CC Jean Stimmell: 1/22/15
Sunday, July 10, 2016
Art and Silence
After retreating to the Book and Bar Bookstore after a torrential downpour cut short our participation in last night’s Black Lives Matter Vigil in Portsmouth, I discovered and read – though soaked to the skin – a mind-expanding essay by Susan Sontag.
Though written 47 years ago, The Aesthetics of Silence is an amazingly current examination of how silence is a critical component of modern art: or in her own words, “how silence mediates the role of art as a form of spirituality in an increasingly secular culture.”[i]
According to Sontag “art usurps the role religion and mysticism previously held in human life — something to satisfy our “craving for the cloud of unknowing beyond knowledge and for the silence beyond speech.”
As such, Sontag connects the path of the modern artist with that of mystics from time immemorial.
Sontag uses a perfect example: The Cloud of Unknowing[[ii]originally written by an unknown mystic in the fourteenth century. It is a literary work of great beauty offering a practical guide to the path of contemplation. In order to access a higher spiritual reality, this ancient mystic explains how, first, all thoughts and concepts must be buried beneath a “cloud of forgetting.”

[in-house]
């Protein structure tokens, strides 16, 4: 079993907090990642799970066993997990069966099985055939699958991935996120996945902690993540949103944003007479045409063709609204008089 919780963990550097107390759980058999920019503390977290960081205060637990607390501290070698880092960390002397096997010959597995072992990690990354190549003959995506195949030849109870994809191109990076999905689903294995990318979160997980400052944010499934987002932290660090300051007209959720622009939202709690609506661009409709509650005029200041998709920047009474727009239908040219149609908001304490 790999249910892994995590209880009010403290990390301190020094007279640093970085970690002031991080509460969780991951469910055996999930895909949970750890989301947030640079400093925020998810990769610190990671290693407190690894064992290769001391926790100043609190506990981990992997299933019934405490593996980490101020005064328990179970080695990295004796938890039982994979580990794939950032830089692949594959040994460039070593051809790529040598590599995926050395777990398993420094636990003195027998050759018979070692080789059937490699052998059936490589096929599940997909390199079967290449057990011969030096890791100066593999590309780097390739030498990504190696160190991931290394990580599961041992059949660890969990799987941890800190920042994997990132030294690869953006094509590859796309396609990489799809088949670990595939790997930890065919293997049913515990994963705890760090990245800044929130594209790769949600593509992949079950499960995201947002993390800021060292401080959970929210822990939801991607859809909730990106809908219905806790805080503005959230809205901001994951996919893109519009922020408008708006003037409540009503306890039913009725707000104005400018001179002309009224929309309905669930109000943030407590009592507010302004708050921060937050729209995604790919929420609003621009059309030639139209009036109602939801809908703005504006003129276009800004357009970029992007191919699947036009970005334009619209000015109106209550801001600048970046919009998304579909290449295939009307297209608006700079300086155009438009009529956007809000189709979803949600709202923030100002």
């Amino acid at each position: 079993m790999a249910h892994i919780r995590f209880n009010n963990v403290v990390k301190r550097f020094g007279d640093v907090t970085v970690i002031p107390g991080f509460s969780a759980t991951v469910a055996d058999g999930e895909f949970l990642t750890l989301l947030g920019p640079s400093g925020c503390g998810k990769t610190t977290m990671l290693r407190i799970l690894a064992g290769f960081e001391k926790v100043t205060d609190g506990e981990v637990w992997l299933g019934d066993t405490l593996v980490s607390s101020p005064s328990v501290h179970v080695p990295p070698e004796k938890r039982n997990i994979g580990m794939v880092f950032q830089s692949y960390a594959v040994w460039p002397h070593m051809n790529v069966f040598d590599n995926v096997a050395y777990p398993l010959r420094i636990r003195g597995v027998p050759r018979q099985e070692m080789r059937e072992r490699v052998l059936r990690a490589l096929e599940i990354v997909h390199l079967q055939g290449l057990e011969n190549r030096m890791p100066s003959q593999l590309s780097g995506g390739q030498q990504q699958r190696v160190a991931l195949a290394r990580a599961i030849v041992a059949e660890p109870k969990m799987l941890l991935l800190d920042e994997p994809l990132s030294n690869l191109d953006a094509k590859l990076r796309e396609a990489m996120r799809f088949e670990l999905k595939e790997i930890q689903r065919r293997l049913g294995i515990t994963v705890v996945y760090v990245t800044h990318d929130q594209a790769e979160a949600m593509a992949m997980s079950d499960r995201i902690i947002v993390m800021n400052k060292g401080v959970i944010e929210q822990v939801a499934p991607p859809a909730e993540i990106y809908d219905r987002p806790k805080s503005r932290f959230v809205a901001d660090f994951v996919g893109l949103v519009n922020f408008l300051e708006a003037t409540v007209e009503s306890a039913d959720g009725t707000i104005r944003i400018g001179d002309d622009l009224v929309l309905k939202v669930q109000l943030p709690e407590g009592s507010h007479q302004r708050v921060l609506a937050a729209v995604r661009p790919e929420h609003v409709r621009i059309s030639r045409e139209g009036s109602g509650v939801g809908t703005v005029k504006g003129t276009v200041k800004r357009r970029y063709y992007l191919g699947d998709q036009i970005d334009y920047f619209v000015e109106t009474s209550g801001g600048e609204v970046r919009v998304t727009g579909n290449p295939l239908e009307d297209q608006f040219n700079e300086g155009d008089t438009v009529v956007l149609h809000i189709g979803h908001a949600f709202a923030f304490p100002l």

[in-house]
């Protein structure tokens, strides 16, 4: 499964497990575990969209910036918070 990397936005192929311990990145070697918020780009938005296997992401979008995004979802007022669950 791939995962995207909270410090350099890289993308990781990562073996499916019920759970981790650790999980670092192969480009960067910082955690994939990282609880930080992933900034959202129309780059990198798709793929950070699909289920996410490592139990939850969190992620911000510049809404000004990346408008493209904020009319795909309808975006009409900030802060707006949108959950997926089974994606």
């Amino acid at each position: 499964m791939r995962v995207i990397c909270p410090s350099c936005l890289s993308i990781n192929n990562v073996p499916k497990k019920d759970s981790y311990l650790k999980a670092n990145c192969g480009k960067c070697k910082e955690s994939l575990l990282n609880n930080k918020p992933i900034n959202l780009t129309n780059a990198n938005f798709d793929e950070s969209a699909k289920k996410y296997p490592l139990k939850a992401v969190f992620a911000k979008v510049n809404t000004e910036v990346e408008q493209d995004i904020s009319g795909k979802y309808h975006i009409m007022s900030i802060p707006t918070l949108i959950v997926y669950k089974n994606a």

The holy grail for today’s artist, in my opinion, is to attain this “cloud of unknowing,” to forge a unity between art and anti-art in a higher dimension, to heal the split between verbal versus nonverbal, cognition versus emotion, right versus left brain, mind versus body.
Maria Popova says that, for Sontag, the way forward from the spiritual satiation that arises from this dialogue between art and anti-art, necessitates the pursuit of silence. For the serious artist, silence becomes “a zone of meditation, preparation for spiritual ripening, an ordeal that ends in gaining the right to speak.”
Pursuit of silence should not be just a goal for artists but us all. That is the message of modern day mystics, like Eckhart Tolle: If we connect to the stillness within, we move beyond our active minds and emotions and discover great depths of lasting peace, contentment, serenity – and, might I add, creativity.
When you become aware of silence, immediately there is that state of inner still alertness. You are present. You have stepped out of thousands of years of collective human conditioning.
1.The Aesthetics of Silence, pp. 3-34 from Styles of Radical Will by Susan Sontag
2. I am indebted to Maria Popova’s review of this piece in Brainpickings
3. The Cloud of Unknowing, edited by William Johnston, Doubleday, NY: 1973